11 January 2017
The UK is still waiting for its next carbon-cutting plan. Government has so far failed to reassure.
This week, Climate Change Minister Nick Hurd reaffirmed the government’s commitment to its targets under the Climate Change Act. But the acid test, as he acknowledged, will be the ambition and credibility of the government’s new Emissions Reduction Plan, originally due in 2016 but now promised before the end of March.
The minister gave some indication of what the Plan might include in terms of policy direction. However there is still precious little hint of whether ClientEarth’s recommendations on the form and ambition of the Plan – as set out in a detailed report published late last year – will be acted on. The signs are not encouraging.
The Climate Change Act requires a single, intended path to be set out to meet both the fourth and fifth carbon budgets (covering the period 2023 – 2032). We at ClientEarth have previously expressed concern that the government may be considering a range of alternative “options” to meet future carbon budgets.
The minister’s comments to the House of Commons BEIS Committee this week shone little new light on this question. The meeting did though raise the key issue of transparency under the Climate Change Act. Our report highlighted how the lack of clear and timely information about the impact of policy decisions on meeting carbon budgets has made it hard to hold the government to account, and allowed underlying progress towards cutting emissions to stall.
Iain Wright MP, the Committee Chair, asked the Minister: “If I’m a member of the public, or indeed … if I’m a Member of Parliament, can I log on and see perhaps in real time how we’re doing in terms of emissions reductions?”
“We’re not quite as agile as you’re suggesting”, replied the Minister, “which is food for thought”.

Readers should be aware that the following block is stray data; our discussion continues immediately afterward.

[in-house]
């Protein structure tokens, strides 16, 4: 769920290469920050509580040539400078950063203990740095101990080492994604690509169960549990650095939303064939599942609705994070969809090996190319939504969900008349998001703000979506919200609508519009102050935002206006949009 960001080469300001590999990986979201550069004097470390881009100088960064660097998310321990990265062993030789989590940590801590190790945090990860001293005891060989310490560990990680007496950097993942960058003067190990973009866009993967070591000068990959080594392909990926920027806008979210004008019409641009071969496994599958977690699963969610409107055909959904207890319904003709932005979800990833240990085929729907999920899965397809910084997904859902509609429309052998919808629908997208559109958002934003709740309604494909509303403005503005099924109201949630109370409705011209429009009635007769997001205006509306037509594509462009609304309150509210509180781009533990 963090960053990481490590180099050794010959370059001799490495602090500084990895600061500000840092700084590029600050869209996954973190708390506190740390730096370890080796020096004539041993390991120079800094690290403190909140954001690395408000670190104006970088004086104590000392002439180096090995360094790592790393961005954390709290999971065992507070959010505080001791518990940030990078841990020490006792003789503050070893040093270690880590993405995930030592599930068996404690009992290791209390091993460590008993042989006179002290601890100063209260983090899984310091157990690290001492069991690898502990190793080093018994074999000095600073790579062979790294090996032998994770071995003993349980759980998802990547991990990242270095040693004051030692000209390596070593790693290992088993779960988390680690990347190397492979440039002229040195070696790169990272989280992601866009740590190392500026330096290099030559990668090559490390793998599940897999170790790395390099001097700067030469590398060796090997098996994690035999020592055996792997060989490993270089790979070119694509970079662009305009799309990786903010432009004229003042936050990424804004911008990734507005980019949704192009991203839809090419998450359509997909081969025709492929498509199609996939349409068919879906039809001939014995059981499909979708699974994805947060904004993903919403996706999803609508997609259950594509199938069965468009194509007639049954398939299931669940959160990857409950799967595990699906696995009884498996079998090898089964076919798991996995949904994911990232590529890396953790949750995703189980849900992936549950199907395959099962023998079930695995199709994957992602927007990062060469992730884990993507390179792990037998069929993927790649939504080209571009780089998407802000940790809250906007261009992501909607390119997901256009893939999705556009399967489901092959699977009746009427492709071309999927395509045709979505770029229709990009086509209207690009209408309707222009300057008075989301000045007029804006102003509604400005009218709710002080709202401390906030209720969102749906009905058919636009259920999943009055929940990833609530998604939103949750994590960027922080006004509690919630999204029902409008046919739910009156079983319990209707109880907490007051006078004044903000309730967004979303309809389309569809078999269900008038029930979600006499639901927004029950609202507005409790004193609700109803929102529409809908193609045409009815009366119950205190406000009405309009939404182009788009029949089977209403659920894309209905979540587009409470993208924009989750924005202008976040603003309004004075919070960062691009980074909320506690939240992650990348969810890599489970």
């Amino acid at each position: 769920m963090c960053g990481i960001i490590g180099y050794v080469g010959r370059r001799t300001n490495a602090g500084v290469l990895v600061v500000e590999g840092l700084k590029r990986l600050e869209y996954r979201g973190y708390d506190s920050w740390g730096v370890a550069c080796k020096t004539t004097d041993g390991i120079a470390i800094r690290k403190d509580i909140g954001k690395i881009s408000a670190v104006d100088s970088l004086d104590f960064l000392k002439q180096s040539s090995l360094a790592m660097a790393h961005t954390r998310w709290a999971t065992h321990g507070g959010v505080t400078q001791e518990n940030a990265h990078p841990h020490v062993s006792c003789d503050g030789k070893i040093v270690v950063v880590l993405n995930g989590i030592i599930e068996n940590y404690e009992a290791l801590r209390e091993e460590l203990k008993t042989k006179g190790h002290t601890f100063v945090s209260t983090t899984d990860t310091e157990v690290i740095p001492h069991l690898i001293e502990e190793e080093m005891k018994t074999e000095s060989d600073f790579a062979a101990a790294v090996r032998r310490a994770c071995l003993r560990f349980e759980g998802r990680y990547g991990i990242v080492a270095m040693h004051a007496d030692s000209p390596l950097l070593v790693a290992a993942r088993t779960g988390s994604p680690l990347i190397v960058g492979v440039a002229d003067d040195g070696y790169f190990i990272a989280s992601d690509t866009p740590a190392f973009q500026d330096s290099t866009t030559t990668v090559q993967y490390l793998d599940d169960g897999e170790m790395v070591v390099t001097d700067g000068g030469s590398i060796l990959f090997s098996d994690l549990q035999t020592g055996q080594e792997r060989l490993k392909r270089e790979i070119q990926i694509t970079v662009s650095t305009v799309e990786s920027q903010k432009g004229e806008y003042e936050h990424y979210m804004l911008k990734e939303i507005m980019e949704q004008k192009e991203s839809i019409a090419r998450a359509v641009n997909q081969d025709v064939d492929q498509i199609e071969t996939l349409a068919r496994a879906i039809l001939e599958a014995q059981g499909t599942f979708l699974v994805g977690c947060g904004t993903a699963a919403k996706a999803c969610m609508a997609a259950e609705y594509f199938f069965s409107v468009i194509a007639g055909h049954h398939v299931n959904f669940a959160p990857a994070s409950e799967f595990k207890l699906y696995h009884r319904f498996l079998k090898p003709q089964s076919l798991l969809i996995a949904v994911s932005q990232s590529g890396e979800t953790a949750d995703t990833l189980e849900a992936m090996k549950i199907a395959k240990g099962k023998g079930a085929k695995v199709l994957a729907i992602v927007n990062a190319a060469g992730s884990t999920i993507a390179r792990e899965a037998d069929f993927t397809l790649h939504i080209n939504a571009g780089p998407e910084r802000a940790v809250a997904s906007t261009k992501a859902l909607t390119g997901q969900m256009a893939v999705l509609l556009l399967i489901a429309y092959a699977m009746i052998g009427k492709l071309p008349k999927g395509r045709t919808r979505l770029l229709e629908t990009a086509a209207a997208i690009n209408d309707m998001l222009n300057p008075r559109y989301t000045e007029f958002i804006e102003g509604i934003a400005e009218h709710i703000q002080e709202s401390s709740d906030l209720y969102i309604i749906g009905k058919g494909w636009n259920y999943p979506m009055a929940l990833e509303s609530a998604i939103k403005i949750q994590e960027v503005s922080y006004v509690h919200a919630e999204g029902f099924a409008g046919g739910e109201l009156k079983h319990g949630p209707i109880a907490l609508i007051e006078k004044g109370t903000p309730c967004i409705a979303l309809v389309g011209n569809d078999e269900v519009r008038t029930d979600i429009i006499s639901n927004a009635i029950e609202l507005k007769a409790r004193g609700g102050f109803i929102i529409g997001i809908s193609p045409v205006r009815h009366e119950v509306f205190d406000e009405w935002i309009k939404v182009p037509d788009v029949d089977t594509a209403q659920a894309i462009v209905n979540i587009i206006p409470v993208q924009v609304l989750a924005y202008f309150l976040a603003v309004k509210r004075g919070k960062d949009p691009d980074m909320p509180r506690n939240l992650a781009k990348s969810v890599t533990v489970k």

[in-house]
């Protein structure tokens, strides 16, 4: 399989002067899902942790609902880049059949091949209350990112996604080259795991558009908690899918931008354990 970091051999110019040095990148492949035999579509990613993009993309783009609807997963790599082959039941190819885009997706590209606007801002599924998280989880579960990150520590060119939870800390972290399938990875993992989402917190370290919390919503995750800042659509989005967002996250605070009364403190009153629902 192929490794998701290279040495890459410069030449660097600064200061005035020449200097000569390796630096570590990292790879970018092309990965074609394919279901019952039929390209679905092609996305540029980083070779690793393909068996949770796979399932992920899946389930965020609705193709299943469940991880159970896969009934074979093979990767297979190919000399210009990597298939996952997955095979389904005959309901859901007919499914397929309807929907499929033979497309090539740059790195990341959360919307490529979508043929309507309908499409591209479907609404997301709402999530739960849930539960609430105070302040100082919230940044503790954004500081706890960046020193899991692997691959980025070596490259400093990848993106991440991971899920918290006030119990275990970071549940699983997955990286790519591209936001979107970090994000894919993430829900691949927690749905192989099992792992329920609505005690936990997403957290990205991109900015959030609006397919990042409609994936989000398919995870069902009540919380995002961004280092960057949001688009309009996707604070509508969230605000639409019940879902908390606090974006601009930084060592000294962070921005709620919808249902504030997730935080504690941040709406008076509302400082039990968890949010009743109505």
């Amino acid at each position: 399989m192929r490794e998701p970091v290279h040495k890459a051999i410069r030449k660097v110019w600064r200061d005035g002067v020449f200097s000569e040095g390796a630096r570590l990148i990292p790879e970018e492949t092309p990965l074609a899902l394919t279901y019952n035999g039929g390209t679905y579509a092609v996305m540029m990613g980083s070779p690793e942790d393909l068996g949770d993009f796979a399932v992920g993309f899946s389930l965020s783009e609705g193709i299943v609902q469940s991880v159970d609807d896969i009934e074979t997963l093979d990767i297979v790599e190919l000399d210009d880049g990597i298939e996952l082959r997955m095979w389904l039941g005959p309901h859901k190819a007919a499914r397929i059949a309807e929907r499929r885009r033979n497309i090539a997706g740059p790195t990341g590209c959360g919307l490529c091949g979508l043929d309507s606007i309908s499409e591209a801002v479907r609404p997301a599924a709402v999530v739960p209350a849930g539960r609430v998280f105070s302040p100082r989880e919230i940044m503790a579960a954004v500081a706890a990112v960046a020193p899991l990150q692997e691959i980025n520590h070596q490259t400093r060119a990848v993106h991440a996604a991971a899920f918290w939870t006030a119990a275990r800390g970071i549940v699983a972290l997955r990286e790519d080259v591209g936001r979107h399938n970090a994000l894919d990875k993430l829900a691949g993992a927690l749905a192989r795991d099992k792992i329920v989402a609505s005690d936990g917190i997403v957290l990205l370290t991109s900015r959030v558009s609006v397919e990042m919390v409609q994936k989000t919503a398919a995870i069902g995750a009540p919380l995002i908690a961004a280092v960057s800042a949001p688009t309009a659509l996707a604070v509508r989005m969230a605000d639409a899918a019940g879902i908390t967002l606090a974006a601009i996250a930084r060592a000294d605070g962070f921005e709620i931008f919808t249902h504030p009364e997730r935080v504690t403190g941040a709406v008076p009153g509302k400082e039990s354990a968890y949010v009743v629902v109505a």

This lack of agility is a real weakness in a system which relies upon engaged political scrutiny. ClientEarth has called for a ‘Carbon Budget Transparency Platform’ to help bring progress closer to the public.
Let us hope this is a question the government really are chewing on. Reform here is all-the-more necessary if, as also appeared to be signalled, the government is not minded to re-start the quarterly progress reports that were established – then quietly shelved – by the coalition government.
This is a worrying sign. Emissions targets do not meet themselves, and frequent evaluation of progress is key. Annual updates are not enough.
In other respects, government thinking remains opaque. We still don’t know what body or mechanism is in place to co-ordinate climate change thinking across government following the demise of the National Emissions Target Board.
Nor do we know whether the new Plan, once published, will be updated annually to stop it becoming quickly obsolete like its predecessor.
The new Emissions Reduction Plan could make or break the coming five years of UK action on climate change. In this context, five years is a very long time. The government is so far keeping its hand close to its chest. It seems we may have to wait a little longer to see whether it is bluffing.
Read ClientEarth’s analysis: Mind the gap: Reviving the Climate Change Act